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August 26, 2003     The Ortonville Independent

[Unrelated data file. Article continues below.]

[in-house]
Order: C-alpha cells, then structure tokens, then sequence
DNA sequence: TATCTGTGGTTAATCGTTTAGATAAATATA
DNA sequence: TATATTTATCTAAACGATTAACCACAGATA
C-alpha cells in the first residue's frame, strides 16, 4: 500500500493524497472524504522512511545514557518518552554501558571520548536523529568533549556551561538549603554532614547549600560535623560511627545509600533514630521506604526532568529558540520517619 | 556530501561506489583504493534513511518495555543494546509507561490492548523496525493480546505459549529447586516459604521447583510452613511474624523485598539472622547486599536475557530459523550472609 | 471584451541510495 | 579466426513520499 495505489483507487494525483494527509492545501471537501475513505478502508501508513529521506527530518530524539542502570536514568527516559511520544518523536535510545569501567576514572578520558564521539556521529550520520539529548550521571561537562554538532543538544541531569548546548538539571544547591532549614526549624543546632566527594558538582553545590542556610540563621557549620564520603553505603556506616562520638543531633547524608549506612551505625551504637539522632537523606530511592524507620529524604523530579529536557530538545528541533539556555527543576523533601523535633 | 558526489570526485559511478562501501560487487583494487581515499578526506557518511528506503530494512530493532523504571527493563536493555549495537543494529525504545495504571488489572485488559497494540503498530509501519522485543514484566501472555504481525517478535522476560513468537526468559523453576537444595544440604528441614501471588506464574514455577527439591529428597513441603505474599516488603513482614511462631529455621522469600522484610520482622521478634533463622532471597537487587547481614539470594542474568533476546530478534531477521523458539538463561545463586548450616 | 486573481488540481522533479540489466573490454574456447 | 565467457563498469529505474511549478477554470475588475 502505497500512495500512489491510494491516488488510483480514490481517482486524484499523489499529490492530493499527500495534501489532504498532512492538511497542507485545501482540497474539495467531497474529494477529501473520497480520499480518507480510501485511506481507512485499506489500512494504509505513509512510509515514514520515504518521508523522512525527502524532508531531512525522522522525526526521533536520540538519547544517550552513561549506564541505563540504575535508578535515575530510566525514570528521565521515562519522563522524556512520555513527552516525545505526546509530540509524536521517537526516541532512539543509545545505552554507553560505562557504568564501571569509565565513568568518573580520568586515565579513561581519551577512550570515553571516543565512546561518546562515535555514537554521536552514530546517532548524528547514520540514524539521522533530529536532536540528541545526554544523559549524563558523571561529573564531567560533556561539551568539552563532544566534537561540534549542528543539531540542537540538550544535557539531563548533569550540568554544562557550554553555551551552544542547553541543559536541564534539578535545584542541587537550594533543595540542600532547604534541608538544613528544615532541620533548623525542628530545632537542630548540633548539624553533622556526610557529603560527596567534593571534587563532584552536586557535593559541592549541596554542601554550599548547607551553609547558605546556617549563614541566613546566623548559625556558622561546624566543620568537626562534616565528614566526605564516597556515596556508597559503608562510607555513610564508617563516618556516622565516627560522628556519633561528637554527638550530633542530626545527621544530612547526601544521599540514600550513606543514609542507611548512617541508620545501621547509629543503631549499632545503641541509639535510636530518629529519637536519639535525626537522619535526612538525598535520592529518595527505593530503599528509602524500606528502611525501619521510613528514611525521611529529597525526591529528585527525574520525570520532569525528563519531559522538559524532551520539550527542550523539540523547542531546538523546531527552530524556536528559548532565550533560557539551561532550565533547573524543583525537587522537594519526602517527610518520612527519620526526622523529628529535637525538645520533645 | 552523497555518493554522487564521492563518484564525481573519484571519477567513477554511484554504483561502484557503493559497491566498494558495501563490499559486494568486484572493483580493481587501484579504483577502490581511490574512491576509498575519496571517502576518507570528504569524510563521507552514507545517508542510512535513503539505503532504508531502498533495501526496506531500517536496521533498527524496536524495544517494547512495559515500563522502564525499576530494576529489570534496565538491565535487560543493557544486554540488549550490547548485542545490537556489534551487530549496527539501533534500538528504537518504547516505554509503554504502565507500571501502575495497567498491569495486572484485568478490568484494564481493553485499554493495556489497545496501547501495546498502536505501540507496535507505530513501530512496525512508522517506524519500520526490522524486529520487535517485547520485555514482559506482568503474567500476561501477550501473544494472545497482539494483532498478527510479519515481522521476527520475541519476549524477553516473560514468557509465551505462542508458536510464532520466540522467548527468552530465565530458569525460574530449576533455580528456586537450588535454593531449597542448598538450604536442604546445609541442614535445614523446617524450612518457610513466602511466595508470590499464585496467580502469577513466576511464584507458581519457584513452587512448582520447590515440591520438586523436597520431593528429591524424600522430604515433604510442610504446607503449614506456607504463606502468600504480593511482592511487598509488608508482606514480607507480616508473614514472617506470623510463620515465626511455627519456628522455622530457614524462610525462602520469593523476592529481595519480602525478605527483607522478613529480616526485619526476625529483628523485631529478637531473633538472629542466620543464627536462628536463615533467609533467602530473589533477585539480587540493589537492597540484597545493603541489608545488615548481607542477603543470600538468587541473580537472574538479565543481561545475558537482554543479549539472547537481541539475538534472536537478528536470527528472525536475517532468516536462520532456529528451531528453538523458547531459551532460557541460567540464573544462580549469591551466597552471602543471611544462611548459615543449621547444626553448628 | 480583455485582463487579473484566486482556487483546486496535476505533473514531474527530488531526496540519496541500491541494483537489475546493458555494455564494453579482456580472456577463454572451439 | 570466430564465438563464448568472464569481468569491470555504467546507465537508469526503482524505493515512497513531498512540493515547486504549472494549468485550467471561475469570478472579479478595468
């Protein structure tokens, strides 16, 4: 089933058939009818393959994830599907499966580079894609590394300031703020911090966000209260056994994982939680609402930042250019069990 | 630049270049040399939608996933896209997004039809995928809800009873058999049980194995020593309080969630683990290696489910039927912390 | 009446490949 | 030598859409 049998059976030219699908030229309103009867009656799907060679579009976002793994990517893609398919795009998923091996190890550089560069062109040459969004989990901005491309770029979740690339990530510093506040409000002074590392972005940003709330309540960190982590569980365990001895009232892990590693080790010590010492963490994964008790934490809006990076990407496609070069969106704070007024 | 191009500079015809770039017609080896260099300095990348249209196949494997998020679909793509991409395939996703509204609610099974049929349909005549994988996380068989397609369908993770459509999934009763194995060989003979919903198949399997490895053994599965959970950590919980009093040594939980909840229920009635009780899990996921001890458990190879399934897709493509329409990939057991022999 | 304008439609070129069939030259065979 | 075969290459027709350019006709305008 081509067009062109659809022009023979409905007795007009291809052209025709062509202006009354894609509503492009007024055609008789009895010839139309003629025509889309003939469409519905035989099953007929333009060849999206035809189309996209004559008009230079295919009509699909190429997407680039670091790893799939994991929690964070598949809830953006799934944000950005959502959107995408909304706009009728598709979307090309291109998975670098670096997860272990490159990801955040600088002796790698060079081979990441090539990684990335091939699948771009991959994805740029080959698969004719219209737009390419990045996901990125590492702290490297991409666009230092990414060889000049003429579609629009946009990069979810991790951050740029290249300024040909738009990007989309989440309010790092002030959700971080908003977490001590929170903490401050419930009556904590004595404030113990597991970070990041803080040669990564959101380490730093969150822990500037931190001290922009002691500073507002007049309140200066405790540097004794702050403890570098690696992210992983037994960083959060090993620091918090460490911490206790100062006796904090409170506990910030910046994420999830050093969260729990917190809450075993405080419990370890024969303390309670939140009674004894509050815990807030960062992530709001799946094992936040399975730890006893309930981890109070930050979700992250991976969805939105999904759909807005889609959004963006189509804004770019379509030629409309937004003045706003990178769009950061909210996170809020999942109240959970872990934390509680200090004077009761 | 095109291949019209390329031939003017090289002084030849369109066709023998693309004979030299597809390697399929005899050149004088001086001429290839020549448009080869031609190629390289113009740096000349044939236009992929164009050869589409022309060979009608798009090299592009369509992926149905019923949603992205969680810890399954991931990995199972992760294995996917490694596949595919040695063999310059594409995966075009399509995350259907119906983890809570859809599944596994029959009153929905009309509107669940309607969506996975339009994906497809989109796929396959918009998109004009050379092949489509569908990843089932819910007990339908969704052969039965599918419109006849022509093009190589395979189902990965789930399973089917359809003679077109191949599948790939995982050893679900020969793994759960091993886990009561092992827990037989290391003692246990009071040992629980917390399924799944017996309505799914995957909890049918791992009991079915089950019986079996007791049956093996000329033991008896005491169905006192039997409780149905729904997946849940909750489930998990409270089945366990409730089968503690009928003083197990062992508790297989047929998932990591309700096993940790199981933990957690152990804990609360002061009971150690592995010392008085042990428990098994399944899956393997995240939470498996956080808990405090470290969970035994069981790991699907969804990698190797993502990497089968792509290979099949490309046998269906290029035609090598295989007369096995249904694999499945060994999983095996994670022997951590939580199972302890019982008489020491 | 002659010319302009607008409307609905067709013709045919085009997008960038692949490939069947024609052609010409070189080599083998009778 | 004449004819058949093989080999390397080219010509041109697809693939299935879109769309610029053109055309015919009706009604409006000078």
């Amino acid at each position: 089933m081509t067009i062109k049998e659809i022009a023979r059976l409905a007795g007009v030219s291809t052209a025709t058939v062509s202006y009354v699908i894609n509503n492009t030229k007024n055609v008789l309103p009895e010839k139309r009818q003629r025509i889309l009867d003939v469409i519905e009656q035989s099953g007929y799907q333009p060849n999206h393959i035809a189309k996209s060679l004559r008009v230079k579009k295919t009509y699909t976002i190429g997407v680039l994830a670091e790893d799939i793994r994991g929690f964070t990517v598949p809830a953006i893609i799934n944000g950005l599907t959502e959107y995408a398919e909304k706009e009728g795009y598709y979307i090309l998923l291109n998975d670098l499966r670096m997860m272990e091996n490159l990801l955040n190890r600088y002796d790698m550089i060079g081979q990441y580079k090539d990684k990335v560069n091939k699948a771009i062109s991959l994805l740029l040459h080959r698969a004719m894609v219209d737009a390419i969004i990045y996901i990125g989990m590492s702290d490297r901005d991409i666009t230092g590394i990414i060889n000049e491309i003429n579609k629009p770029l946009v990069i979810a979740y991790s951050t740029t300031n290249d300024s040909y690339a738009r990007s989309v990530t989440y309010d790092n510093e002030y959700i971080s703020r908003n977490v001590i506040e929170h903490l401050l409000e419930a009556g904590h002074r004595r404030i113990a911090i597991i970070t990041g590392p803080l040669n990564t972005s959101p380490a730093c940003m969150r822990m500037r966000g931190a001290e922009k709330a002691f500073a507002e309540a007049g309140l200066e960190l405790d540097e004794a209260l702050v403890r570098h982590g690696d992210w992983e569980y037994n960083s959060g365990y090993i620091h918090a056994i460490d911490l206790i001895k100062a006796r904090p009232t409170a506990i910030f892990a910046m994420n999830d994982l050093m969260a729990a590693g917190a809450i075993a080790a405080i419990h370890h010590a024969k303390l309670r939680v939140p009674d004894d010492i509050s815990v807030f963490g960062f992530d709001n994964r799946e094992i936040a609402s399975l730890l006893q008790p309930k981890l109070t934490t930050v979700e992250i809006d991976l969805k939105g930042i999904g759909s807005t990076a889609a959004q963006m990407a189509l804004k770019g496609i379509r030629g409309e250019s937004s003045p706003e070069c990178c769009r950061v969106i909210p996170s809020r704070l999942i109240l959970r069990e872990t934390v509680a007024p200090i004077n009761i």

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Talking helps teens combat the OHS online Did you know you can access influence of clique culture tY°Urughiltdh'eSlntdirVdtu?lIItigtentchdat° student attendance and grades are Being a teenager has never been easy. Fitting in with peers and mak- ing the right kind of friends are prob- ably the hardest parts of growing up. Typically, young people break off into groups or cliques. There's an important difference between the two. A group of friends is comprised of individuals who have certain things in common -- for example, a favorite type of music or activity, like surfing. Groups often spend time together playing games, studying or working on school projects, or just hanging out at the local park. They tend to be open-minded about those who are different from themselves. This can make the awkward days of adoles- cence go by more smoothly. Cliques represent a darker side of this idea. A clique is a group of friends that defines itself by those it excludes. For example, a clique of "jocks" by definition would exclude students who are not athletic. Clique culture is rampant in high school communities around the world, and in recent years, some experts have come to believe that it is at least par- tially responsible for school shoot- ings, hazing, racial discrimination and rising rates of depression among teens. .... As a parent, you want your chil- dren to be successful in the classroom and on the playground. Parents have an even greater responsibility to understand their kids' lives and the social dynamics of America's schools. "When there is no family connec- tion, teens look outside for a group identity, support, esteem, validation and friendships," writes Jay McGraw, author of "Closing the Gap: A Strategy for Bringing Parents and Teens Together" (Fireside). "That makes them easy marks for gangs, cults, drug dealers and sexual preda- tors." Worried about the group dynamics at your child's school? Follow these tips to help your teens combat the potentially negative influence of cliques: • Talk about it. Make sure that your child knows that cliques are about gaining power and influence and not necessarily about developing genuine friendships. "Since all teenagers feel insecure,. they struggle with being accepted. Some try to forget their own negative self-image by controlling others," write Charlene Giannetti and Margaret Sagarese, coauthors of "Parenting 911: How to Safeguard and Rescue Your 10- to 15-Year-Old From Substance Abuse, Sexual Encounters ... and Other Risky Situations" (Broadway Books). • .', !ii ii" .. ;: ::@i ii ili i IT'S IMPORTANT THAT TEENS UNDERSTAND the difference between a group of friends that help the awkward days of adolescence go by a little easier and potentially dangerous cliques. • Share your stories. It's impor- tant for teens to realize that although the pressure to fit in can seem unbearable, it really is only tempo- rary. Tell them about your experi- ences in school. Be open about how the cliques in your school made you feel and how you might have done things differently if you knew then what you know now. • Ask for your kids' opinions. How does your son or daughter feel about the social hierarchy at school'? Who are your child's friends, and why did she choose them? Let your children know that you are not there just to do all the talking but that you also want to listen to what they have to say. Point out the importance of tolerance for others. HONOR ROLL SUPERIOR HONOR ROLL includes all students who have earned at least an "A-" in each academic class. "A" HONOR ROLL includes students who have a grade point average of 3.67 or above. "B" HONOR ROLL includes students who have a grade point average between 2.67 and 3.66. A student who receives a "D," "F," or 'T' in any subject does not qualify for any of the honor rolls. ""11 "" ' " ! I" ' I I II I I Report Cards Report card grades will be entered by computer network. All grades are to be in the office by the time requested. Enter your grades from the following scale. A =4.0 C+ = 2.33 A- =3.67 C =2.0 B+ = 3.33 C- = 1.67 B = 3.00 D+ = 1.33 B- =2.67 D =1.0 D- = .67 Letter grades will be given as final course grades. Teachers will assign grades based on the following percentages: 96-100 = A 80-82 = C 93-95 = A- 77-79 = C- 91-92 = B+ 75-76 = D+ 88-90 = B 72-74 = D 85-87 = B- 70-71 = D- 83-84 = C+ 69 and lower = F Students must not record or average marks under any circumstances. I I IIIII II I I i • "All the research shows that a one- on-one connection with an adult, a parent, a teacher, a coach, is 10 times more powerful an influence than peers," says William Pollack, a psy- chologist and author of "Real Boys' Voices" (Penguin USA). • Build self-esteem. If your child is constantly worrying about what others think of him or if he takes orders from his peers, he might be trying too hard to fit in with a particu- lar group. Encourage your children to partici- pate in activities -- anything from sports to religious studies -- that help them meet people outside of school and make them feel good about them- selves. Groups play an important role in forming identities and getting to know oneself. The goal is for kids to find the right group and tolerate oth- ers with different interests. means € Back-To-Music Get in tune for fall at Your musical headquarters for * New & Used Band Instruments (rentals & sales) Reeds, Oil and other Band Accessories Music (Popular, Sacred, Band & Piano Methods) Complete In-Store Band Instrument Repair Service DOWNTOWN MORRIS 1-800-626-3996 now posted on the internet. You can access this information through our school web page at www.ortonville.k 12.mn.us. Once you are at our home page, you need to select OHS Online. Look for the "Parents" section. After you select "access secondary student information," the system will ask for your user name and password. If you currently have a user name and password, you can enter them here to access your child's individual information. If you would like to obtain a user name and password, please the high school office Due to privacy issues, we can only assign passwords in person. This service is not currently available for elementary students. What's new at Ortonville School? Construction projects Ortonville is proud of our beautiful school facility, and we continue to make improvements, including tuckpointing and auditorium step replacement projects that are being implemented this summer. (( ))))1 Get a head sta00 to higher grades All good things must end, including summer vacation. The start of the new school year looms just over the horizon. However, it's not uncommon for students to forget just about everything they've learned during the previous term. Teachers from grade school to grad school often have to dew)te valuable class time to review what students have already learned. Standardized tests like the ACT and SAT examine juniors and seniors on material from their underclass years. Many coltege students may not even be fortunate enough to get such a refresher course. But that doesn't mean that children should hit the books all summer. Rather, a little study time each day can keep the mental cobwebs away, which equals saved time and better grades all year long. Cliffs Quick Reviews ® from Cliffs Notes provide students with efficient study guides to more than 40 topics, from global history to grammar to statistics. With tear-out pocket guides, quizzes, final exams, resource guides and glossaries, the guides allow students to quickly and easily review important class subjects with- out missing any. summer fun and games. The series is also valuable for par- ents. At a time when many parents are tightening the purse strings, they may no longer be able to afford tutors or test prep classes. Now they can study right along with their children and feel free to offer homework help without fear of running into an algo- rithm unaware. In today's competitive education climate, a little time spent reviewing the previous year's classwork can certainly go a long way toward help- ing your child improve his or her grades this year and beyond. What's new at Ortonville School? Trojan Tech "Trojan Tech," a program funded by a grant from the SouthweSt Foundation, will be available to all students beginning Oct. will provide student access to an open media center and school and will also provide homework assistance and dplay Join the winning tea00 with an ArtCarved Class Ring! www. ArtcarvedHigh JEW Odonville, MN 56278 • Phone Sc.oo, Ws00T.S. for Ortonville, Bellingham, Big Stone School Closings. Late Starts. Earl¢00 The following media will be used to public in the event of inclement RADIO KDIO 1350 AM - Ortonville KMSD 1510 AM/KPHP 106.3 FM - i KWAT 950 AM - Watertown KIXX 96.1 FM - Watertown KDLO 96.9 FM - Watertown WCCO 830 AM - Minneapolis TELEVISION WCCO Ch. 13 - Minneapolis KSAX Ch. 42 & 43 - Alexandria KELO Ch. 3 - Sioux Falls KARE Ch. 11 - Minneapolis KMSP Ch. 9 - Minneapolis ORTONVILLE SCHOOL WEB_ i www.ortonville.k12.mn.us ORTONVILLE PUBLIC SCHOOL CALENDAR 2003-2004 THIRD QUARTER - 42 Days FIRST QUARTER - 42 Days S M T W TH F SA SECOND QUARTER - 44 Days S M T W TH F SA Aug 29 , 5 8 9 10 11 12 14 15 16 17 18 19  Octi28 29 30 1 2 3 FC S M T ' 6 4 1 Aug. 26, 27 & 28-Faculty Workshop Sept 1 - Labor Day (No School) Sept 2 - First Day of School Oct. 16 & 17 - MEA (No School) Oct. 31 - End of 1st Quarter 10 11 12 13 14 8 24 25 26 l,lr41.,l;ll 6 7 . 8 9 10 L  .... : i2 13 14 15 i[,1 ==Ira ,.., 27 28 29 30 31 .,( ....... ..... 12 13 14 15 16 8,1 20 2.1 22 O MAKE UP DAYS AS FOLLOWS: Day 1: Dec. 22 Day 2: Feb. 13 Day 3: Apr. 8 Day 4: May 14 Nov. 3 - Faculty Workshop Nov. 4 - 2nd Quarter Begins Nov. 6 - Evening Conferences 4-8 PM Any other missed days will be , made up ,at the end of the ),,ear Nov. 7 - Conferences (No School) Nov. 26 - Early Out- 2:30 PM Nov 27 & 28-Thanksgiving (No School) Dec. 22 - Winter Break Begins Jan. 1 - New Year's Day (No School) Jan. 5 - School Resumes Jan. 19 - In-Service Day (No School) Jan. 22 - End of 2rid Quarter Jan. 23 - Faculty Workshop Ortonville Board of Education reserves the right to provide late starts/early dismissals for appropriate teacher inservice. 00INDEPENDENT Feb S M T W TH F SA l 2 3 4 5 6 Ma" 1 2 3 4 5 l[ 8 9 10 11 12 is .... ........ 0 Jan 26 - 3rd Quarter Begins Feb 13 - No School Feb 16 - President's Day (No School) Mar 25 - End of 3rd Quarter Mar 26 - Faculty Worksh.o p (No School) .5 Conference (1 1/2 days) 71 School Days Workshop/In-Service Days pal.5 TOTAL DAYS,  Workshop/In-service Days,(No E Vacation Days (No School) [ FirsULast Day of School [-'---'[Conferences 1 cc Mar. 29- 4th ouatt Apr. 8,9 & 12-SP dat May 14-In-Se vice,( May 30 - Graduati: May 31-Memorial l Jun, 2- Last DaY effl Jun. 3 - Fa Talking helps teens combat the OHS online Did you know you can access influence of clique culture tY°Urughiltdh'eSlntdirVdtu?lIItigtentchdat° student attendance and grades are Being a teenager has never been easy. Fitting in with peers and mak- ing the right kind of friends are prob- ably the hardest parts of growing up. Typically, young people break off into groups or cliques. There's an important difference between the two. A group of friends is comprised of individuals who have certain things in common -- for example, a favorite type of music or activity, like surfing. Groups often spend time together playing games, studying or working on school projects, or just hanging out at the local park. They tend to be open-minded about those who are different from themselves. This can make the awkward days of adoles- cence go by more smoothly. Cliques represent a darker side of this idea. A clique is a group of friends that defines itself by those it excludes. For example, a clique of "jocks" by definition would exclude students who are not athletic. Clique culture is rampant in high school communities around the world, and in recent years, some experts have come to believe that it is at least par- tially responsible for school shoot- ings, hazing, racial discrimination and rising rates of depression among teens. .... As a parent, you want your chil- dren to be successful in the classroom and on the playground. Parents have an even greater responsibility to understand their kids' lives and the social dynamics of America's schools. "When there is no family connec- tion, teens look outside for a group identity, support, esteem, validation and friendships," writes Jay McGraw, author of "Closing the Gap: A Strategy for Bringing Parents and Teens Together" (Fireside). "That makes them easy marks for gangs, cults, drug dealers and sexual preda- tors." Worried about the group dynamics at your child's school? Follow these tips to help your teens combat the potentially negative influence of cliques: • Talk about it. Make sure that your child knows that cliques are about gaining power and influence and not necessarily about developing genuine friendships. "Since all teenagers feel insecure,. they struggle with being accepted. Some try to forget their own negative self-image by controlling others," write Charlene Giannetti and Margaret Sagarese, coauthors of "Parenting 911: How to Safeguard and Rescue Your 10- to 15-Year-Old From Substance Abuse, Sexual Encounters ... and Other Risky Situations" (Broadway Books). • .', !ii ii" .. ;: ::@i ii ili i IT'S IMPORTANT THAT TEENS UNDERSTAND the difference between a group of friends that help the awkward days of adolescence go by a little easier and potentially dangerous cliques. • Share your stories. It's impor- tant for teens to realize that although the pressure to fit in can seem unbearable, it really is only tempo- rary. Tell them about your experi- ences in school. Be open about how the cliques in your school made you feel and how you might have done things differently if you knew then what you know now. • Ask for your kids' opinions. How does your son or daughter feel about the social hierarchy at school'? Who are your child's friends, and why did she choose them? Let your children know that you are not there just to do all the talking but that you also want to listen to what they have to say. Point out the importance of tolerance for others. HONOR ROLL SUPERIOR HONOR ROLL includes all students who have earned at least an "A-" in each academic class. "A" HONOR ROLL includes students who have a grade point average of 3.67 or above. "B" HONOR ROLL includes students who have a grade point average between 2.67 and 3.66. A student who receives a "D," "F," or 'T' in any subject does not qualify for any of the honor rolls. ""11 "" ' " ! I" ' I I II I I Report Cards Report card grades will be entered by computer network. All grades are to be in the office by the time requested. Enter your grades from the following scale. A =4.0 C+ = 2.33 A- =3.67 C =2.0 B+ = 3.33 C- = 1.67 B = 3.00 D+ = 1.33 B- =2.67 D =1.0 D- = .67 Letter grades will be given as final course grades. Teachers will assign grades based on the following percentages: 96-100 = A 80-82 = C 93-95 = A- 77-79 = C- 91-92 = B+ 75-76 = D+ 88-90 = B 72-74 = D 85-87 = B- 70-71 = D- 83-84 = C+ 69 and lower = F Students must not record or average marks under any circumstances. I I IIIII II I I i • "All the research shows that a one- on-one connection with an adult, a parent, a teacher, a coach, is 10 times more powerful an influence than peers," says William Pollack, a psy- chologist and author of "Real Boys' Voices" (Penguin USA). • Build self-esteem. If your child is constantly worrying about what others think of him or if he takes orders from his peers, he might be trying too hard to fit in with a particu- lar group. Encourage your children to partici- pate in activities -- anything from sports to religious studies -- that help them meet people outside of school and make them feel good about them- selves. Groups play an important role in forming identities and getting to know oneself. The goal is for kids to find the right group and tolerate oth- ers with different interests. means € Back-To-Music Get in tune for fall at Your musical headquarters for * New & Used Band Instruments (rentals & sales) Reeds, Oil and other Band Accessories Music (Popular, Sacred, Band & Piano Methods) Complete In-Store Band Instrument Repair Service DOWNTOWN MORRIS 1-800-626-3996 now posted on the internet. You can access this information through our school web page at www.ortonville.k 12.mn.us. Once you are at our home page, you need to select OHS Online. Look for the "Parents" section. After you select "access secondary student information," the system will ask for your user name and password. If you currently have a user name and password, you can enter them here to access your child's individual information. If you would like to obtain a user name and password, please the high school office Due to privacy issues, we can only assign passwords in person. This service is not currently available for elementary students. What's new at Ortonville School? Construction projects Ortonville is proud of our beautiful school facility, and we continue to make improvements, including tuckpointing and auditorium step replacement projects that are being implemented this summer. (( ))))1 Get a head sta00 to higher grades All good things must end, including summer vacation. The start of the new school year looms just over the horizon. However, it's not uncommon for students to forget just about everything they've learned during the previous term. Teachers from grade school to grad school often have to dew)te valuable class time to review what students have already learned. Standardized tests like the ACT and SAT examine juniors and seniors on material from their underclass years. Many coltege students may not even be fortunate enough to get such a refresher course. But that doesn't mean that children should hit the books all summer. Rather, a little study time each day can keep the mental cobwebs away, which equals saved time and better grades all year long. Cliffs Quick Reviews ® from Cliffs Notes provide students with efficient study guides to more than 40 topics, from global history to grammar to statistics. With tear-out pocket guides, quizzes, final exams, resource guides and glossaries, the guides allow students to quickly and easily review important class subjects with- out missing any. summer fun and games. The series is also valuable for par- ents. At a time when many parents are tightening the purse strings, they may no longer be able to afford tutors or test prep classes. Now they can study right along with their children and feel free to offer homework help without fear of running into an algo- rithm unaware. In today's competitive education climate, a little time spent reviewing the previous year's classwork can certainly go a long way toward help- ing your child improve his or her grades this year and beyond. What's new at Ortonville School? Trojan Tech "Trojan Tech," a program funded by a grant from the SouthweSt Foundation, will be available to all students beginning Oct. will provide student access to an open media center and school and will also provide homework assistance and dplay Join the winning tea00 with an ArtCarved Class Ring! www. ArtcarvedHigh JEW Odonville, MN 56278 • Phone Sc.oo, Ws00T.S. for Ortonville, Bellingham, Big Stone School Closings. Late Starts. Earl¢00 The following media will be used to public in the event of inclement RADIO KDIO 1350 AM - Ortonville KMSD 1510 AM/KPHP 106.3 FM - i KWAT 950 AM - Watertown KIXX 96.1 FM - Watertown KDLO 96.9 FM - Watertown WCCO 830 AM - Minneapolis TELEVISION WCCO Ch. 13 - Minneapolis KSAX Ch. 42 & 43 - Alexandria KELO Ch. 3 - Sioux Falls KARE Ch. 11 - Minneapolis KMSP Ch. 9 - Minneapolis ORTONVILLE SCHOOL WEB_ i www.ortonville.k12.mn.us ORTONVILLE PUBLIC SCHOOL CALENDAR 2003-2004 THIRD QUARTER - 42 Days FIRST QUARTER - 42 Days S M T W TH F SA SECOND QUARTER - 44 Days S M T W TH F SA Aug 29 , 5 8 9 10 11 12 14 15 16 17 18 19  Octi28 29 30 1 2 3 FC S M T ' 6 4 1 Aug. 26, 27 & 28-Faculty Workshop Sept 1 - Labor Day (No School) Sept 2 - First Day of School Oct. 16 & 17 - MEA (No School) Oct. 31 - End of 1st Quarter 10 11 12 13 14 8 24 25 26 l,lr41.,l;ll 6 7 . 8 9 10 L  .... : i2 13 14 15 i[,1 ==Ira ,.., 27 28 29 30 31 .,( ....... ..... 12 13 14 15 16 8,1 20 2.1 22 O MAKE UP DAYS AS FOLLOWS: Day 1: Dec. 22 Day 2: Feb. 13 Day 3: Apr. 8 Day 4: May 14 Nov. 3 - Faculty Workshop Nov. 4 - 2nd Quarter Begins Nov. 6 - Evening Conferences 4-8 PM Any other missed days will be , made up ,at the end of the ),,ear Nov. 7 - Conferences (No School) Nov. 26 - Early Out- 2:30 PM Nov 27 & 28-Thanksgiving (No School) Dec. 22 - Winter Break Begins Jan. 1 - New Year's Day (No School) Jan. 5 - School Resumes Jan. 19 - In-Service Day (No School) Jan. 22 - End of 2rid Quarter Jan. 23 - Faculty Workshop Ortonville Board of Education reserves the right to provide late starts/early dismissals for appropriate teacher inservice. 00INDEPENDENT Feb S M T W TH F SA l 2 3 4 5 6 Ma" 1 2 3 4 5 l[ 8 9 10 11 12 is .... ........ 0 Jan 26 - 3rd Quarter Begins Feb 13 - No School Feb 16 - President's Day (No School) Mar 25 - End of 3rd Quarter Mar 26 - Faculty Worksh.o p (No School) .5 Conference (1 1/2 days) 71 School Days Workshop/In-Service Days pal.5 TOTAL DAYS,  Workshop/In-service Days,(No E Vacation Days (No School) [ FirsULast Day of School [-'---'[Conferences 1 cc Mar. 29- 4th ouatt Apr. 8,9 & 12-SP dat May 14-In-Se vice,( May 30 - Graduati: May 31-Memorial l Jun, 2- Last DaY effl Jun. 3 - Fa